especially challenging. If you are not in good health or unsure about
what you are doing, have someone else with tree cutting experience do
the job. Never cut trees without a partner.

If using a generator, avoid Carbon monoxide poisoning by following
instructions by the manufacturer. Make sure that the generator is run
in a well ventilated space.

Problems with sewer backups can further contaminate standing flood
waters. Keep children away. Also, listen for boil water alerts
relative to communities whose tap water may have become non-potable.

* Additional sources of information:
- for information on appropriate preparations see ready.Gov
- for information on creating an emergency plan see getagameplan.Org
- for additional disaster preparedness information see Redcross.Org

Next update
-----------

As it pertains to this event... this will be the last local statement
issued by the National Weather Service in Charleston SC regarding the
effects of tropical cyclone hazards upon the area.


904 am EDT sun may 29 2016

This product covers southeast South Carolina and southeast Georgia

**bonnie downgraded to a tropical depression**

new information
---------------

* changes to watches and warnings:
    - all watches and warnings have been canceled

* current watches and warnings:
    - none

* storm information:
    - about 20 miles east of Charleston SC or about 90 miles
      east-northeast of Savannah GA
    - 32.7n 79.6w
    - storm intensity 35 mph
    - movement north or 355 degrees at 9 mph

Situation overview
------------------
Tropical Depression Bonnie has just made landfall near the Isle of Palms...
South Carolina. The storm is expected to move slowly north then northeastward
today and tonight. However... the track of this storm is quite uncertain at this
point.

It appears that the main impacts from TD Bonnie will be heavy rainfall
and the potential for flooding/flash flooding as the storm moves slowly
northward today. There has already been some significant flooding of some roads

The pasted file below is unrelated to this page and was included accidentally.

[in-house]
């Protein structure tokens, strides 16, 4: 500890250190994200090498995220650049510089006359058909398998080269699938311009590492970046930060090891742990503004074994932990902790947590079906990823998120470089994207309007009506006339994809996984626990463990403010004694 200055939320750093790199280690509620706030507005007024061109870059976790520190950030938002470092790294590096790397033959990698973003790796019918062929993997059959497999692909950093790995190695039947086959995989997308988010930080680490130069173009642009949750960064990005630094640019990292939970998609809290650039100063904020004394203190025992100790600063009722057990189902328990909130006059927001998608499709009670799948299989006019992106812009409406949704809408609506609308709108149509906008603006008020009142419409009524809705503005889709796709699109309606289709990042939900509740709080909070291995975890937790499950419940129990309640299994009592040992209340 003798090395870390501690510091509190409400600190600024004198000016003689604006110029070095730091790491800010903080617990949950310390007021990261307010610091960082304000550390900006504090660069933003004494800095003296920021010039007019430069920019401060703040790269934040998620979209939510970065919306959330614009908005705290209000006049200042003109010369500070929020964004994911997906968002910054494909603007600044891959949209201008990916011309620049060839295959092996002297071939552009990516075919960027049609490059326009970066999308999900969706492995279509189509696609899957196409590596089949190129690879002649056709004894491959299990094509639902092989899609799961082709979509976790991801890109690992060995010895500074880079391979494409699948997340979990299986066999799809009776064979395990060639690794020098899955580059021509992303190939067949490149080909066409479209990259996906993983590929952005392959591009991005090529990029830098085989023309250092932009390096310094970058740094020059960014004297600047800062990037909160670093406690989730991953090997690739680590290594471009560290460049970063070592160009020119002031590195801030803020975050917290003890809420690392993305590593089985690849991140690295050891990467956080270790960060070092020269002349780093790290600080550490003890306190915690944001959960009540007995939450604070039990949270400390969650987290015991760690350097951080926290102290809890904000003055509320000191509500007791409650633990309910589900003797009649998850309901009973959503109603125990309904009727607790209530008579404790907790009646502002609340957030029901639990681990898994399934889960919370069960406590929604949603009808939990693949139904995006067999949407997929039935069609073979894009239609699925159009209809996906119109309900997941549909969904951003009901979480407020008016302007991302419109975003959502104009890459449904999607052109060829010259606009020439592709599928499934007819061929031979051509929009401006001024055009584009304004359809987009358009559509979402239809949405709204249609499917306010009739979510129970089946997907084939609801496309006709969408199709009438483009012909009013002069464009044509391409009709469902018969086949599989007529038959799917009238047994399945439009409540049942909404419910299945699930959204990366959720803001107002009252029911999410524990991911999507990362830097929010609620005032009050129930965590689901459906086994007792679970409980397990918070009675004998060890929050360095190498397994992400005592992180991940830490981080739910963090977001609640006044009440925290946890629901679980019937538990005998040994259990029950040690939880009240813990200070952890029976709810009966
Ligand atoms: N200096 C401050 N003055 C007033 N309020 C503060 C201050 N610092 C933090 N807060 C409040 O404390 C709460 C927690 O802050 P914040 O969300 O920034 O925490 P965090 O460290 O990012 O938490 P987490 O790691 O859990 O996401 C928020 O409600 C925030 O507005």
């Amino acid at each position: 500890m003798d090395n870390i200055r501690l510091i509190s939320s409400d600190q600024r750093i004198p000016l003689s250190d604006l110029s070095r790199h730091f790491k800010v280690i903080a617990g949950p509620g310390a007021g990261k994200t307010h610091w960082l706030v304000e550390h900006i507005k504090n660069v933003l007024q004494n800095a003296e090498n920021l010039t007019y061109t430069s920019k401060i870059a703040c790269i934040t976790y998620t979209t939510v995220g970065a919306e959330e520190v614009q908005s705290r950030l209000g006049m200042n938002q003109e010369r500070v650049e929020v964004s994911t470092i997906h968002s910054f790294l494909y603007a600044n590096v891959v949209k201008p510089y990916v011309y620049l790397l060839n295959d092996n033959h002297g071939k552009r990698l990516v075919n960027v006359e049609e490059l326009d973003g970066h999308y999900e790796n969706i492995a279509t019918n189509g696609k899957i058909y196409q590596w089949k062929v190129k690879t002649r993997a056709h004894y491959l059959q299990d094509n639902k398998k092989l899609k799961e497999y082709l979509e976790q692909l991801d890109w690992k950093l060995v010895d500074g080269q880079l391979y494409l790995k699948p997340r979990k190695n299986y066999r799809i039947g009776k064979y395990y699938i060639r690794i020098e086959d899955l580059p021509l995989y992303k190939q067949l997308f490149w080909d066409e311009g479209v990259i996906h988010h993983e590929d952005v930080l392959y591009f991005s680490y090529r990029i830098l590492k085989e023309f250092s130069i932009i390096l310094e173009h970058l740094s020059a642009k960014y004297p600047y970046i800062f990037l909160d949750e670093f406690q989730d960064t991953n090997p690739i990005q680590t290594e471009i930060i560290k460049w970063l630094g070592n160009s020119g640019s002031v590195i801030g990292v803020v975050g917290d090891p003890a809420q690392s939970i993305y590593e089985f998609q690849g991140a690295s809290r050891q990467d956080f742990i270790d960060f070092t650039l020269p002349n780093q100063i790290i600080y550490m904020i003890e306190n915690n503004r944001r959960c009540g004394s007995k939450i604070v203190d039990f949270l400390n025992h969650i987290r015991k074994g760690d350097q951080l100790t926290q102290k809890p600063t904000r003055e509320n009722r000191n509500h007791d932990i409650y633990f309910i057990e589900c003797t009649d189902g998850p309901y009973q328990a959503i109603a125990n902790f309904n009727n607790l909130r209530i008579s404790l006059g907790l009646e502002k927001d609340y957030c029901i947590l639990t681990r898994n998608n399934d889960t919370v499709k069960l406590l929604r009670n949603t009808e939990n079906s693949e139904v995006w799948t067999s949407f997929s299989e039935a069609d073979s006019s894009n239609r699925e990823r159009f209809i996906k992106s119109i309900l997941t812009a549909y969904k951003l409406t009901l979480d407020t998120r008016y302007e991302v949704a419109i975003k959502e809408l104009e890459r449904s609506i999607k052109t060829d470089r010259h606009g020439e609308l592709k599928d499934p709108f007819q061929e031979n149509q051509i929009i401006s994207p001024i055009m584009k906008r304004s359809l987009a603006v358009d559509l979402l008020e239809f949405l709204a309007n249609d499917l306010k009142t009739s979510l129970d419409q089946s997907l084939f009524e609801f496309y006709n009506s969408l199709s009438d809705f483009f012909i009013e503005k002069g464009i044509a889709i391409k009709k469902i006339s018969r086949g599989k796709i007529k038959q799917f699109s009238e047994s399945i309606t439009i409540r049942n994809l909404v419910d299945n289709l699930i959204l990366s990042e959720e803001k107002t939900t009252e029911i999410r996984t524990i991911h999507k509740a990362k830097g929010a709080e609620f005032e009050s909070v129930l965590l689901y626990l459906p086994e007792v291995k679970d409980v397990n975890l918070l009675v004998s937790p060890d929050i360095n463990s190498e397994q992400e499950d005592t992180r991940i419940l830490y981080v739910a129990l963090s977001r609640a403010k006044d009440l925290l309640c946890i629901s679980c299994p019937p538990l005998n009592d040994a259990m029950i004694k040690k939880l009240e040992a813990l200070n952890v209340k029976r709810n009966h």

and homes in the Ridgeland area of South Carolina. Additional flooding
will be possible through at least today. The exact location of flooding/flash
flooding will depend on where the heaviest rainbands setup. All areas of
southeast South Carolina and southeast Georgia should be alert to the
potential for flash flooding today.

There could still be some localized wind gusts to near tropical storm force
strength this morning within rainbands... especially near the coast and over
the Atlantic waters. Overall... winds should continue to slowly decrease
through the day.

The elevated risk for life threatening rip currents will continue across
area beach today. Some beach erosion can also occur along the Charleston
County coast at least through tonight.

Potential impacts
-----------------

* flooding rain:
additional impacts from flooding rain are still a concern across southeast
South Carolina and southeast Georgia. Remain well guarded against locally
hazardous flood waters having further impacts of limited potential.

* Other coastal hazards:
there remains an increased risk for life threatening rip currents at area
beaches. Some beach erosion can also occur mainly along the Charleston
County coast through the rest of today.

* Wind:
some brief... isolated wind gust near tropical storm force will
be possible today... mainly near the coast. Otherwise... little to no high wind